- The analysis may also consider factors like market trends, neighborhood amenities, and any unique features of the property being evaluated.
- While real estate professionals often perform CMAs, homeowners can also attempt to do it themselves using online tools or software programs designed for this purpose.
- An accurate CMA requires attention to detail and the ability to interpret market data effectively.
- The results of a CMA can be used by sellers to set an asking price that attracts potential buyers while maximizing profit.
- Real estate agents often use CMAs as part of their marketing strategy to demonstrate their expertise and provide clients with valuable information about the local market.
How To Do a CMA in Real Estate
1. Define the Subject Property
Before you can find comparable properties, you need to understand the property you’re evaluating. Gather all relevant details:
- Size (square footage)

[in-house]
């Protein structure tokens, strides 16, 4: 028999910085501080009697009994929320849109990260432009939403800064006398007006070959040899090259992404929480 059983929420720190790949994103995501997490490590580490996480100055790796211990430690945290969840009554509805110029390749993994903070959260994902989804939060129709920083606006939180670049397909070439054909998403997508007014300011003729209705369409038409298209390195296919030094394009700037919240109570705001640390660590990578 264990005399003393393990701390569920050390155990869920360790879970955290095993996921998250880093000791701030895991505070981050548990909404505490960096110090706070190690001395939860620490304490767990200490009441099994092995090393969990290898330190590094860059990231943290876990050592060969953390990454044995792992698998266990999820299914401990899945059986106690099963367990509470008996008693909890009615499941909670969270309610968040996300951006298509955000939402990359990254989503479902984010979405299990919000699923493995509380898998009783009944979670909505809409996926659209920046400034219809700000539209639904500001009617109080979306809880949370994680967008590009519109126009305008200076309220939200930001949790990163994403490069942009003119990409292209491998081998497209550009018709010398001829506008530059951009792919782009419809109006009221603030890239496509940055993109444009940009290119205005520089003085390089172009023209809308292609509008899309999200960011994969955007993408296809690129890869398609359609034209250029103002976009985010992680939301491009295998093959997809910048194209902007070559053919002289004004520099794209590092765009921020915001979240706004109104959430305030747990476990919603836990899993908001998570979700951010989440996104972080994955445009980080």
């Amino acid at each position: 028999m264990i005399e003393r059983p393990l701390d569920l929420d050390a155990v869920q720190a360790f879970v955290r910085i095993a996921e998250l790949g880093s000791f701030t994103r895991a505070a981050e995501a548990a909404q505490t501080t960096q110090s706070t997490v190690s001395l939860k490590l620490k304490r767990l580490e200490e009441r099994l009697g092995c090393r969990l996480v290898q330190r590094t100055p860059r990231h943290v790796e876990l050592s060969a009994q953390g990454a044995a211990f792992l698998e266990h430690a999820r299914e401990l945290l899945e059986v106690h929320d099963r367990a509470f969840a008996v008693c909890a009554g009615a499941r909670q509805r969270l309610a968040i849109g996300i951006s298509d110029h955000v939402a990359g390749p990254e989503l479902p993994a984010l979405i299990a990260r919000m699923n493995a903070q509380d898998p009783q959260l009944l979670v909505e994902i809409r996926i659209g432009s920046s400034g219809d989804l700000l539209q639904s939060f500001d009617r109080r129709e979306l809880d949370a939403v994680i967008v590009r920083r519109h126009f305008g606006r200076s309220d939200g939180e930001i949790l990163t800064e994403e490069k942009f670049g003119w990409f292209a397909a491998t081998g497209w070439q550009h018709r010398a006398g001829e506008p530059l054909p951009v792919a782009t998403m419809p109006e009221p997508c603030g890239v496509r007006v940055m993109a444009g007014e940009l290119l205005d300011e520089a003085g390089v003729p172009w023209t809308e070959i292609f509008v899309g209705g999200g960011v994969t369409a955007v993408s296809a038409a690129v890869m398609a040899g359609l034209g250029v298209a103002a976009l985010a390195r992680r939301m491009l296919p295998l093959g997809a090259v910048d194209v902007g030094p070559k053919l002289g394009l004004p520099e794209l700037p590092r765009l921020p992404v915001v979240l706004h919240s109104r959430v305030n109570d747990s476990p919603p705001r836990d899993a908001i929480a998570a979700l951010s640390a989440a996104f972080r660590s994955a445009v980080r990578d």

- Number of bedrooms and bathrooms
- Lot size
- Age of the property
- Unique features (pool, garage, recent renovations and upgrades)
2. Set Criteria for Comparables
It’s crucial to find properties that are as similar as possible to the subject property. Consider the following:
- Location: Ideally within the same neighborhood or a nearby area with similar characteristics.
- Size: Within 10-20% of the square footage of the subject property.
- Age: Properties built around the same time.
- Features: Comparable amenities and updates.
3. Gather Data on Recent Sales
Using the Multiple Listing Service (MLS) or other real estate databases, pull up recent sales that match your criteria. Ideally, focus on properties sold in the last 3 months.
4. Analyze Active, Pending, and Expired Listings
Besides sold properties, it’s beneficial to look at:
- Active Listings: Properties currently on the market can give insights into current competition.
- Pending Listings: Homes under contract can indicate where the market is heading.
- Expired Listings: Properties that didn’t sell can provide insights into overpricing or other market challenges. See our REDX review and these expired listing scripts to see how you use these to get seller leads.
- 5. Adjust for Differences
No two properties are the same. Make adjustments for any differences between the subject property and the comparables. For example, if the subject property has a renovated kitchen, but a comparable does not, you might add value to the subject property or subtract from the comparable. Does one house have a brand new roof and the other comp need a new roof?